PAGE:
Upfront Debt Settlement Fees
If you're considering the bankruptcy alternative debt settlement as a step toward eliminating your personal debt, you're probably interested in knowing what you can expect from debt settlement firms.
To speak with a lawyer about what constitutes legal upfront debt settlement fees, or to discuss debt relief alternatives, please fill out this form now. You can arrange a free, no-obligation consultation with an attorney and learn about your debt relief options
Who Can Charge Upfront Debt Settlement Fees?
In a law that took effect in October, 2010, the Federal Trade Commission (FTC) outlined new rules for upfront debt settlement fees designed to protect consumers and allow them to potentially hang on to more of their money.
These rules apply to debt settlement firms that communicate with consumers via the telephone.
- No fees until debt is altered: Telemarketing firms cannot charge fees until a customer's debt is in some way settled, reduced, renegotiated or otherwise changed thanks to the debt settler’s negotiations with the creditor.
- No fees without a written, signed agreement: Telemarketing debt settlers must also draft a written agreement outlining the proposed terms of the repayment or settlement plan and the customer must sign this document before any fees can be charged.
- No fees until one payment is made: The final criterion that telemarketing debt settlers must meet in order to collect fees from customers is that they must have collected at least one payment from a customer first.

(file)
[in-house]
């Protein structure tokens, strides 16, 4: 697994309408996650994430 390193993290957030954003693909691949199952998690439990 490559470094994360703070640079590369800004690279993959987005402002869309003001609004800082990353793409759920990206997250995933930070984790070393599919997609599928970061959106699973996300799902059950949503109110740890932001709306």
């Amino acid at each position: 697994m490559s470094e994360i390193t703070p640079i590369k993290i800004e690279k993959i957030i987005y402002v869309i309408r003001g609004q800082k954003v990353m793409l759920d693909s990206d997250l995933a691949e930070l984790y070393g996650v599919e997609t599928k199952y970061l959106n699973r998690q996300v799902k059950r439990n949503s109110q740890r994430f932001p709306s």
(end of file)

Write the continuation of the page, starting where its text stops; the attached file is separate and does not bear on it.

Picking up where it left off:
In other words, if the debt settlement company you work with does business over the phone (whether soliciting customers via phone calls or accepting customer phone calls in response to an advertised phone number), that company cannot collect upfront debt settlement fees. It must meet the above criteria before charging any fees.
Debt Settlement as a Bankruptcy Alternative
Even though these rules offer greater protections for consumers interested in settling their debts, they don’t mean that working with a debt settlement firm will guarantee positive results. If you're thinking about debt settlement, consider these warnings:
- New rules apply only to telemarketers: Some firms have switched to Internet-based contact or otherwise chosen to avoid telephone contact to get around abiding by the new rules and so may still charge upfront fees.
- There is an attorney exemption: Because it is customary for lawyers to charge upfront fees, debt settlers who work with lawyers are permitted to charge fees upfront; however, some companies may try to take advantage of this rule by establishing only a very tenuous connection with a lawyer.
- Enforcement powers are limited: There may still be some unscrupulous firms out there charging illegal upfront fees. To make sure you're working with a trustworthy debt settler, check the company out online before making any payments.
- There is no federal standardization: Unlike personal bankruptcy protection, debt settlement is not regulated at the federal level, and so it's difficult to know what to expect from any given debt settlement experience.
Discuss Your Alternatives With an Attorney
If you're interested in learning more about debt settlement as a bankruptcy alternative or better understanding how the law protects you from illegal behavior on the part of debt settlers, take advantage of this opportunity to speak with a bankruptcy lawyer near you in a free initial consultation.